# Understanding proof about chromatic number

Consider an undirected graph $$K(n,k,i)$$, with the all $$k$$-element subsets of $$\{1,\dots,n\}$$ as vertices, and two vertices connected by an edge if their sets intersect in less than $$i$$ elements.

This paper claims on page 74 (Theorem 5.1) that the chromatic number of $$K(n,k,i)$$ is at least $$n-2k+2i$$. However, their is a place in the proof of the theorem which I don't understand: They say that

Otherwise we would have two $$k$$-subsets of color $$j$$ such that each of them has at least $$k - i + 1$$ elements in one of two disjoint hemispheres, so their intersection has at most $$i-1$$ elements which is impossible.

Since the intersection can be of size up to $$i-1$$ in each hemisphere, don't we only get that it has size at most $$2i-2$$ in total?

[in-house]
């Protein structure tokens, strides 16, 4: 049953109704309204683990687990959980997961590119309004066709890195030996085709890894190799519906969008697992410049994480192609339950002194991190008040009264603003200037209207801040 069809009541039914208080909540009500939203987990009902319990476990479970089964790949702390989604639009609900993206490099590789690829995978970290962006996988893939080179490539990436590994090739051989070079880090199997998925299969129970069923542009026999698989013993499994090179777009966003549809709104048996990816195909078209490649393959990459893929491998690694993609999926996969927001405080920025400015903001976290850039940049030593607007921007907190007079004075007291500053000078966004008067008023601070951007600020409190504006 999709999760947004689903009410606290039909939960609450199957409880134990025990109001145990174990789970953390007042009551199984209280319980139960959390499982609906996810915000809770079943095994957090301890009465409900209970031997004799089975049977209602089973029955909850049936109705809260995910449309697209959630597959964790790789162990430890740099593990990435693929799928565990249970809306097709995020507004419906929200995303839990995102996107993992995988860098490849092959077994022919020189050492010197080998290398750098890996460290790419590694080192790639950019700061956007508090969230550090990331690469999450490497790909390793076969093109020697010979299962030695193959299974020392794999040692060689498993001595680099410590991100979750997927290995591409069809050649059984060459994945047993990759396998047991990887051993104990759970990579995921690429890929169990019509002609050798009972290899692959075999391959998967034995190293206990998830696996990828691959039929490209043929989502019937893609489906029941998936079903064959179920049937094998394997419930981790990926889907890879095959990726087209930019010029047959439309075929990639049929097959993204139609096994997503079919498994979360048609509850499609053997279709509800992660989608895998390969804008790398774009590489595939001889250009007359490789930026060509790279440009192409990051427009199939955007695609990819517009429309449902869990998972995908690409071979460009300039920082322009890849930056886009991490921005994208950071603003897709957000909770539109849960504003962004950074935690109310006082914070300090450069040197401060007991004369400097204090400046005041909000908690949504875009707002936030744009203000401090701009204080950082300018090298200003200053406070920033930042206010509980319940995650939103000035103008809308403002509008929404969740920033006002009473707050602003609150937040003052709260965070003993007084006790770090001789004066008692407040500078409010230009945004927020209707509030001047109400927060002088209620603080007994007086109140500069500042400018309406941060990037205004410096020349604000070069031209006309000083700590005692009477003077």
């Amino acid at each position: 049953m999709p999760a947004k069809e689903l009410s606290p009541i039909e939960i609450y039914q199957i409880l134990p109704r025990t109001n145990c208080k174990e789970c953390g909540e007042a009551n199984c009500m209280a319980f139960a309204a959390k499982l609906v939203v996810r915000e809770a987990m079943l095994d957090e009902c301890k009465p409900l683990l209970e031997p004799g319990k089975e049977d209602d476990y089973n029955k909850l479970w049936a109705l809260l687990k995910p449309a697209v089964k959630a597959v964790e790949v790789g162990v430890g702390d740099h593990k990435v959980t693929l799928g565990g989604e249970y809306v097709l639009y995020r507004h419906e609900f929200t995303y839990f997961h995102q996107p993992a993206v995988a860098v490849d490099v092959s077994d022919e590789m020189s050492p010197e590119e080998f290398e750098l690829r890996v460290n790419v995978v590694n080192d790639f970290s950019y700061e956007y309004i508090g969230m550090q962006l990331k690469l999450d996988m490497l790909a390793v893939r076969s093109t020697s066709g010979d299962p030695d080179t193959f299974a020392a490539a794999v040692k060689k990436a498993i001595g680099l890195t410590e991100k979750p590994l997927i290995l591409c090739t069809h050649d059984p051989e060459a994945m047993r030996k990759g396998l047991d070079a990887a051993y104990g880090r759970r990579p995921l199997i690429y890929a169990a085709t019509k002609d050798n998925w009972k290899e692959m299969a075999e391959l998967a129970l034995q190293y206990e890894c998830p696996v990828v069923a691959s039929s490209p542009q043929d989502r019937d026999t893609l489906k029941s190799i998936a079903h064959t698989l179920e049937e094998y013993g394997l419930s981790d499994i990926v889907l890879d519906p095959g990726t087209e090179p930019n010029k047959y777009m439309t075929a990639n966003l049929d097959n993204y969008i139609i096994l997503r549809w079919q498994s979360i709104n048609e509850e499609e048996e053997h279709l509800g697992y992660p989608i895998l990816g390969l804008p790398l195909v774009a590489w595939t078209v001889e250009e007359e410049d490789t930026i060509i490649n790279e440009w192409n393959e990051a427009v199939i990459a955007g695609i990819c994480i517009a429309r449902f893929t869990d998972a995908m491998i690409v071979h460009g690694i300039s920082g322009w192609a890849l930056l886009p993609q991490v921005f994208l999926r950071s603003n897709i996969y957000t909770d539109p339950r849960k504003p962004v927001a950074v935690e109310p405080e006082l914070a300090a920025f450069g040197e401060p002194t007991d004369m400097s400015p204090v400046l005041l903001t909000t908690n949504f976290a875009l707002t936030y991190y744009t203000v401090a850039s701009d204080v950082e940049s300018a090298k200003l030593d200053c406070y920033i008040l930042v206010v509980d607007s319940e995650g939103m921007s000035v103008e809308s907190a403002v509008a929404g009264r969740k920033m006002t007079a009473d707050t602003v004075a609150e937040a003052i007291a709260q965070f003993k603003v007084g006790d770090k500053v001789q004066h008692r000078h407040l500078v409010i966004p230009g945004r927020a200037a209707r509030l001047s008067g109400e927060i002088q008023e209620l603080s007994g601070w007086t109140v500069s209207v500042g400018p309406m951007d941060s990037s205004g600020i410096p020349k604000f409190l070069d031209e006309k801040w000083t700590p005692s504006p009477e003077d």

• i-1 points are not on a hemisphere, there are on a hypersphere, a sphere of codimension 1. – Arseniy Akopyan Oct 10 at 6:59
• @ArseniyAkopyan Why can't they be in the other hemisphere? – pi66 Oct 10 at 7:37
• @BenBarber At most $i-1$ points of the first $k$-set are in the second $k$-set's hemisphere, and vice versa. Doesn't that make for $2i-2$ points available for intersection? – pi66 Oct 10 at 12:49
• I'm inclined to agree. The argument is of a different shape from that of Greene which it claims to generalise. I'll have a ponder. – Ben Barber Oct 10 at 13:02

This appears to be a genuine logical error. If $$k$$ is at least twice $$i-1$$ and $$n$$ is large enough that we can cover the sphere in a fine dust, then almost any pair of antipodal points will correspond to hemispheres $$H_1$$, $$H_2$$ containing at least $$k-i+1$$ points from sets $$S_1$$, $$S_2$$ with intersection of size $$2(i-1)$$.
• I imagine you get a similar result by adding a factor of $2$ somewhere appropriate in the statement, but it looks like you'd need a new idea to get the result claimed. – Ben Barber Oct 10 at 15:46